This is VERY FINE condition example of the US M-1855 Rifle Musket, as produced at the famous US arsenal at Harper’s Ferry, VA. The adoption of the Model 1855 by the US Ordnance Department was significant for a number of reasons. It was the first reduced caliber infantry long arm to be adopted for universal issue, being only .58 caliber, while all previous issue muskets were .69 caliber. It was also the first rifled arm intended for widespread issue to all arms of the military. Prior to the M-1855, smooth bore muskets were the standard infantry arm, and rifled arms were reserved for specialty troops and were not issued in significant numbers. It was also the first US military arm specifically designed for use with the Burton Ball (the American modified version of the expanding base French Minié ball). Finally, the M-1855 incorporated the automatic tape priming mechanism of Dr. Edward Maynard. This mechanical priming system used a varnished paper roll of priming pellets, much like a modern roll of caps used in a child’s cap gun. The system advanced the roll every time the hammer was cocked, placing a fresh primer pellet over the cone (nipple). A sharp cutting edge on the bottom face of the hammer cut off the spent piece of priming tape when the hammer fell. The M-1855 was officially adopted in 1855, but production did not get under way at the Springfield Armory until 1857, and at Harper’s Ferry until 1858. Springfield produced a total of 47,115 M-1855 rifle muskets from 1857 to 1861 and Harper’s Ferry produced another 23,139 between 1858 and 1861. Although most collectors do not know this, the US Ordnance Department did let some contracts for the production of the M-1855 rifle muskets. These contracts went to A.M. Burt, J.D. Mowry, J.F. Hodge, J. Mulholland and A. Jenks & Son. However, the complicated tape priming mechanism slowed tooling and pre-production work, and none of these contractors ever delivered a single M-1855 rifle musket. However, all of them did deliver the simplified M-1861 rifle musket (which eliminated the tape primer system) after the Civil War broke out in 1861. The only contractor known to have completed any M-1855 rifle muskets with a functional Maynard tape primer was Eli Whitney Jr., but these were never part of any official Ordnance Department contract and it is believed the 350 arms of this pattern that he built were all sold to the state of Connecticut. The M-1855 went through a couple cosmetic and functional changes during its production run at the National Armories. Initially it was produced with a long base, long leaf adjustable rear sight, similar to the ones found on rifled & sighted US M-1842 muskets. It was also originally produced with a brass forend cap. In 1858 a new pattern rear sight was adopted. This sight featured a short base with an L-shaped leaf for 100 and 300 yard shooting and a longer 500-yard leaf. While Springfield started installed the new pattern of 1858 back sights in that year, Harpers Ferry did not start the installation of the new sight until 1859. In 1859 the nose cap was changed from brass to malleable iron and an iron patch box was authorized for installation in the obverse of the buttstock. As with any change in specifications for assembly line produced items, the changes went into effect as stores of older parts were used up. This results in a variety of rear sight and forend cap combinations, and as well as a number of older stocks being used on 1859 dated specimens that do not have the patch box cut out. The US M-1855 Rifle Musket was produced with a 40” round barrel that rifled with three broad grooves. The front sight served as a stud for an angular socket bayonet. The stock was of walnut, and the overall length of the musket was 56”, and it weighed in at 9 pounds, 3 ounces without the bayonet.
The US M-1855 Rifle Musket offered here is a VERY FINE condition example produced at the Harpers Ferry Armory in 1858. During fiscal year 1858, Harpers Ferry produced a total of 8,581 M-1855 rifle muskets. The gun features the correct pre-1858 pattern rear sight that remained in use at Harpers Ferry through 1859, and the pre-1859 brass forend cap. The gun is clearly and crisply locked on the lock: U.S. / HARPERS FERRY in two horizontal lines forward of the hammer and 1858 in a horizontal line to the rear of the hammer. The matching date 1858 is stamped clearly on the breech of the barrel. The tape primer door is clearly stamped with the correct, Harpers Ferry pattern spread winged eagle, with arrows & olive branches in its talons. The typical V P (EAGLE HEAD) proof and inspection marks are present on the angled left breech flat. The obverse breech flat is also stamped with an upside down W.C.K inspection mark. The butt plate tang is stamped with the typical US mark. The left flat, opposite the lock is stamped with a script SB cartouche, a script JAS cartouche and a block W.C.K, like the mark found on the right breech flat. The SB mark is that of Samuel Byington, who inspected long arms at Harpers Ferry from 1854 through 1858. The JAS mark is that of Harpers Ferry armory sub inspector James A Schaeffer. The W.C.K mark is armory sub inspector William C. Kirby who inspected the various Harpers Ferry M-1841 Mississippi Rifle alterations performed at that arsenal, as well as M-1855 rifle muskets during the year 1858. The gun is 100% complete and correct in every way and has absolutely no repairs or replacement parts. The complicated Maynard lock system is mechanically excellent and works crisply and correctly, exactly as it should. A partial roll of original Maynard primers remains in the tape-priming magazine, within the lock. The gun retains the correct original rear sight, which functions and adjusts smoothly, as it should. The original sling swivels are in place on the triggerguard bow and the middle barrel band, and the original front sight & bayonet lug is in place at the end of the barrel. The original swelled-shank, tulip head ramrod is in place in the ramrod channel and retains excellent threads on its end. The metal of the gun is mostly smooth throughout, with only some lightly oxidized peppering and pinpricking present. These areas of minor wear are more plentiful in the breech and bolster area of the musket and become sparser and more scattered forward of the rear sight. The metal of the barrel and stock furniture has a light pewter color, with some remnants of old dried oil and grease, as well as the previously mentioned peppering present. The lock has a mottled light and dark gray appearance, with some small patches of lightly oxidized pinrpicking and age discoloration. All of the metal components remain crisp, with sharp edges and good lines throughout. The bore of the rifle rates about VERY GOOD+ to NEAR FINE and is mostly bright, with excellent rifling. There is some light scattered pitting present, mostly scattered along the length of the bore in the grooves, and with some slightly larger patches of light pitting present in the last 2-3 inches of the barrel closest to the muzzle. The stock rates about NEAR EXCELLENT condition and is very crisp. It is full length with no breaks, cracks or repairs present. The stock retains sharp edges and lines and the wood to metal fit is excellent. The butt stock may have been very lightly cleaned at some point, but shows on indications of sanding and none of the metal is proud of the stock in any way. As previously noted the cartouches present on the flat opposite the lock are extremely crisp and clear. The stock does show a handful of scattered light bumps, dings, rubs and minor scratches from use, carry and storage, but there are absolutely no indications of abuse and no repairs are present.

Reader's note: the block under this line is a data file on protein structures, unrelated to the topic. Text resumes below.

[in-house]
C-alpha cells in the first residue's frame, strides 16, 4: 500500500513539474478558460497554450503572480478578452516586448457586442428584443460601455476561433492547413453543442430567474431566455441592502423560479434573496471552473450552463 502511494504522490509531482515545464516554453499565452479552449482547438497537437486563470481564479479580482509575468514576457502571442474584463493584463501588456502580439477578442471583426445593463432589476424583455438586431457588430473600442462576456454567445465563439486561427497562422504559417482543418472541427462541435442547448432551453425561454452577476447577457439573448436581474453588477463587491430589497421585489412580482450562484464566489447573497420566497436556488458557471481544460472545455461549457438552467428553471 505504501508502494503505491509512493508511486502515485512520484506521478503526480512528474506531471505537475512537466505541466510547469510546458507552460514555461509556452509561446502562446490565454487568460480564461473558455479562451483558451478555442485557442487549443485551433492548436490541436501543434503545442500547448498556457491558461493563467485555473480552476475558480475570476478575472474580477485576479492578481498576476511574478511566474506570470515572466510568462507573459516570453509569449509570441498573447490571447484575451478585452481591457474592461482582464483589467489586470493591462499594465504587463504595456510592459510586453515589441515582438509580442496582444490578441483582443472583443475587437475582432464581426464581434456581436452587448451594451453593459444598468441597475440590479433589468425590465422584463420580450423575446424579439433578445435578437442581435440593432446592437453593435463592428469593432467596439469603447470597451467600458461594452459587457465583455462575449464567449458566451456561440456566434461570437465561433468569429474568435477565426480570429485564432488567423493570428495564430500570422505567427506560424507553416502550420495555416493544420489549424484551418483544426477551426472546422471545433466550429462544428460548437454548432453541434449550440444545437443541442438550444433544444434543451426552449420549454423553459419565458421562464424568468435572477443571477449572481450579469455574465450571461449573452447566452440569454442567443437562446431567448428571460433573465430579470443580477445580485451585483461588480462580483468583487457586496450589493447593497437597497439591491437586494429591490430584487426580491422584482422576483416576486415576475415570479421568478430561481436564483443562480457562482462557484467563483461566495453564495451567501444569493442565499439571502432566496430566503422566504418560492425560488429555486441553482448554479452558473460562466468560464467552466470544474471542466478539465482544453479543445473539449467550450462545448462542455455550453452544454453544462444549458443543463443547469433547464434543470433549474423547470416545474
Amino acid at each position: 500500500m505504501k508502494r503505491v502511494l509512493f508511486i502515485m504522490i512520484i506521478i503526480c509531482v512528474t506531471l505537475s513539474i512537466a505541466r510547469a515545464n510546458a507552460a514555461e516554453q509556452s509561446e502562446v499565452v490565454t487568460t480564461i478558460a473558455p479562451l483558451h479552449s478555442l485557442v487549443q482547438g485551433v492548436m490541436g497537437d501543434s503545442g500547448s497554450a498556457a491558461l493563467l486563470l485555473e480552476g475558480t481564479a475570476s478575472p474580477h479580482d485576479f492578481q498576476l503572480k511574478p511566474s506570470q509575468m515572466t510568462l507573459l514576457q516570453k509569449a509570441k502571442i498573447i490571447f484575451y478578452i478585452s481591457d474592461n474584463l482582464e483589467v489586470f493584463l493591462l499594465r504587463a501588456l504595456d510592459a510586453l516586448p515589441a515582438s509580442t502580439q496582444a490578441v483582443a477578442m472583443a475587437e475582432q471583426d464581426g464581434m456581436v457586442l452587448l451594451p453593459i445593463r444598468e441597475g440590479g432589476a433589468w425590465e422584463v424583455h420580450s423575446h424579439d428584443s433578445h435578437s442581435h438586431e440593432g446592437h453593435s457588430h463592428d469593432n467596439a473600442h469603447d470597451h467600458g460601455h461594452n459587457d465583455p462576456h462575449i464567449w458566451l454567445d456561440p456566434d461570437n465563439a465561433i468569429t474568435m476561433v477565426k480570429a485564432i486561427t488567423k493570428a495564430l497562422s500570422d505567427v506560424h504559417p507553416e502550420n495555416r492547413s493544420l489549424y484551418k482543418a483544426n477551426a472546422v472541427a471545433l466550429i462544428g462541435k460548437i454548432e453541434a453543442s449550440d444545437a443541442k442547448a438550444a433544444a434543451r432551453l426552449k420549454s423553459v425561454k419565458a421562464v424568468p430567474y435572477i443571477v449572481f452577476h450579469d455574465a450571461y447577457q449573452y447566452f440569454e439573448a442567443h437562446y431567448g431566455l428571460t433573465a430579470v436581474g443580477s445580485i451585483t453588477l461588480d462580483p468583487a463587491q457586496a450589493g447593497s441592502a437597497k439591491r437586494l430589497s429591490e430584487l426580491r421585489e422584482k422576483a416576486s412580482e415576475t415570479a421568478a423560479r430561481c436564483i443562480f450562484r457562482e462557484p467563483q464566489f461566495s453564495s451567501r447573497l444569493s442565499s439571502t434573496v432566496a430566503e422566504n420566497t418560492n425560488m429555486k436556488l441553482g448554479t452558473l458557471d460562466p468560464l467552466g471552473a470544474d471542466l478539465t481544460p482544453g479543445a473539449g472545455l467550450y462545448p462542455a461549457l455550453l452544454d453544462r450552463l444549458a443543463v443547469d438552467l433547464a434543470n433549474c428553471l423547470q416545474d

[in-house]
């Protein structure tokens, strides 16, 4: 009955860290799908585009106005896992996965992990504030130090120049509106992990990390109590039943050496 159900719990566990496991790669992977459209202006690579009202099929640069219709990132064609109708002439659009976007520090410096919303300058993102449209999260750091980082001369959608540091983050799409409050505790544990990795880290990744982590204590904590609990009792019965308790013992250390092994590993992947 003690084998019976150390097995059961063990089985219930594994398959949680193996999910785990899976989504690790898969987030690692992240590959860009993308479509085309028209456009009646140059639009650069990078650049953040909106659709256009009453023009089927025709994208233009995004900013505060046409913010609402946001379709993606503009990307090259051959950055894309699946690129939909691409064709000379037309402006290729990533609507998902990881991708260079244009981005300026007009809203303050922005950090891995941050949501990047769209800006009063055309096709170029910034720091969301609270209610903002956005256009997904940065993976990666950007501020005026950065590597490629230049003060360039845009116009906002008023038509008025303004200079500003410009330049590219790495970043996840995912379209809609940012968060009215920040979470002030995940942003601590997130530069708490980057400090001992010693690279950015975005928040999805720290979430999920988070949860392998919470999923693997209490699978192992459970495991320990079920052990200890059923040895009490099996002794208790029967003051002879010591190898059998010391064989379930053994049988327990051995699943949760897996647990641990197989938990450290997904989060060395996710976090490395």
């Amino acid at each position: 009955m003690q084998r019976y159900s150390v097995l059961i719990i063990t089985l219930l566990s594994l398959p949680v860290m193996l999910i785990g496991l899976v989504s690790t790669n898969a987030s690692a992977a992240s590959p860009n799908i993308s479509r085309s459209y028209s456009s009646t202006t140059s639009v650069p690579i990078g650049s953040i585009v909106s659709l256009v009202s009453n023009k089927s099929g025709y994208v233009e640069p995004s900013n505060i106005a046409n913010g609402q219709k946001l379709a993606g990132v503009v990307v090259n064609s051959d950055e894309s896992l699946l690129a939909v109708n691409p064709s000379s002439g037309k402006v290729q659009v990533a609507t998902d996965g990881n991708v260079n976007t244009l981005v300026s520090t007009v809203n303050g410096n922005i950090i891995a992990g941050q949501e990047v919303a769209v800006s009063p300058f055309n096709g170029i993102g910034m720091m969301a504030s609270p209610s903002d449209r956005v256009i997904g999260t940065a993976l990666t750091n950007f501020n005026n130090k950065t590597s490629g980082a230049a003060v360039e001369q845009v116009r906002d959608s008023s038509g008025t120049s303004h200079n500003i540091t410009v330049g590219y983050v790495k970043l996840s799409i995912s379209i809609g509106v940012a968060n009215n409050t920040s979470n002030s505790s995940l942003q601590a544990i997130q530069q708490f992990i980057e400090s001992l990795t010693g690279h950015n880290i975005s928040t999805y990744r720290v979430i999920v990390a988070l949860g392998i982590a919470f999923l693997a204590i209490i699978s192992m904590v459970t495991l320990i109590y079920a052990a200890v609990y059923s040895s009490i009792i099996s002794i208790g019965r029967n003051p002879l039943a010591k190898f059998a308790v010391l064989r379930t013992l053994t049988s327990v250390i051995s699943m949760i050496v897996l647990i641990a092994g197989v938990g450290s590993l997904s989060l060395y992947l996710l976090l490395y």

Overall this is a really wonderful, completely unmolested example of one of the most attractive and innovative patterns of US rifle musket ever produced. The lines and visual appeal of the M-1855 have always been very attractive to me, and the unique tape priming mechanism gives these guns much more character than the cookie-cutter, workman like appearance of the later M-1861 rifle muskets. The gun is 100% complete and correct in every way and is in a fantastic state of preservation. The Harpers Ferry produced guns represent only 1/3 of the total production of M-1855 rifle muskets. As such they are much scarcer than those produced at Springfield and are very desirable guns. The M-1855 was the standard issue rifle musket for the US infantry at the beginning of the American Civil War and the majority of the guns saw hard service during the war, especially with the pre-war regular army regiments. All of those factors make high condition Harpers Ferry produced arms difficult to find for sale. Every Civil War long arm collection needs a M-1855 rifle musket in it and this wonderful example from Harpers Ferry is one that you will be very proud to own and display in you collection, and is a gun that you will have to spend significantly more money to improve upon. SOLD